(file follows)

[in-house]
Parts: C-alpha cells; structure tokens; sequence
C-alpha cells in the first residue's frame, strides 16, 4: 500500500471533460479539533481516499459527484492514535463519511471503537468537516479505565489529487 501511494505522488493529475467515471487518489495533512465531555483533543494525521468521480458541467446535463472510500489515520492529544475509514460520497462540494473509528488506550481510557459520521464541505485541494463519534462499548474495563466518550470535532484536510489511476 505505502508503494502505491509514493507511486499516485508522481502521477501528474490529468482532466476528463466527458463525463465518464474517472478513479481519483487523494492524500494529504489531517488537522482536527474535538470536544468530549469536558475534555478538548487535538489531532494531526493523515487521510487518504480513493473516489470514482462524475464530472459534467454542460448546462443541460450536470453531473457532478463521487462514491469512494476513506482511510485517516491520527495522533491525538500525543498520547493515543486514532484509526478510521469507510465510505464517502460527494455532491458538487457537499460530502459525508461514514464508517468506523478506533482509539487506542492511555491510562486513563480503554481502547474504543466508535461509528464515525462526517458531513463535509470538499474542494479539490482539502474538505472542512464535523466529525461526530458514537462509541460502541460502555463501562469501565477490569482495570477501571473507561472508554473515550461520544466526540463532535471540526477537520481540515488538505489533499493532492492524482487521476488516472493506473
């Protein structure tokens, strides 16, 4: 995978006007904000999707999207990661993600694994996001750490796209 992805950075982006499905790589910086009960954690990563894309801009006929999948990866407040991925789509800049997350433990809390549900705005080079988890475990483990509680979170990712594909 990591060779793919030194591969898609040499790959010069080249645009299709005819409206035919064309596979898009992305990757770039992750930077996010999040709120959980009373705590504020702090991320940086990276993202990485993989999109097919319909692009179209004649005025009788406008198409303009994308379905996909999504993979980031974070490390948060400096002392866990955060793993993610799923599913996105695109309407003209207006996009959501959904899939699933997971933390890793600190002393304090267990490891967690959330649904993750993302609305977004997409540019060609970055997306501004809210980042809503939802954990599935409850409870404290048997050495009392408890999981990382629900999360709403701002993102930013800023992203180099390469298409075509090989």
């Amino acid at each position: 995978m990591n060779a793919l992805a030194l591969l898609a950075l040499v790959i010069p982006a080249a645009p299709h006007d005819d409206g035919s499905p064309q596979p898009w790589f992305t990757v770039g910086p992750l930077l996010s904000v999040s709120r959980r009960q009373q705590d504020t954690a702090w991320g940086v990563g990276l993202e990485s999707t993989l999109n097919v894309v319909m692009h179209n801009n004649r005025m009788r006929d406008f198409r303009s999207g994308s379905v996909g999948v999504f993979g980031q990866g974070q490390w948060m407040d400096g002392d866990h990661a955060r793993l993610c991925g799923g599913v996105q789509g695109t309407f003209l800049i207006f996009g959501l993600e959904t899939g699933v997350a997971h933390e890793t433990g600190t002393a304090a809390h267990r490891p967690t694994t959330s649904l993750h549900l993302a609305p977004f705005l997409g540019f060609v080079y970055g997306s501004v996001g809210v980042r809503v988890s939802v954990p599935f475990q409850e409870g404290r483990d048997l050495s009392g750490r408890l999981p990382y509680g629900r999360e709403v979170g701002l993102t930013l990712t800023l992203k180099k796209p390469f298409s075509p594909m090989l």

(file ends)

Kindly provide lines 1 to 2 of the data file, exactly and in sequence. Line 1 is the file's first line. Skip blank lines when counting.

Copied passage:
[in-house]
Parts: C-alpha cells; structure tokens; sequence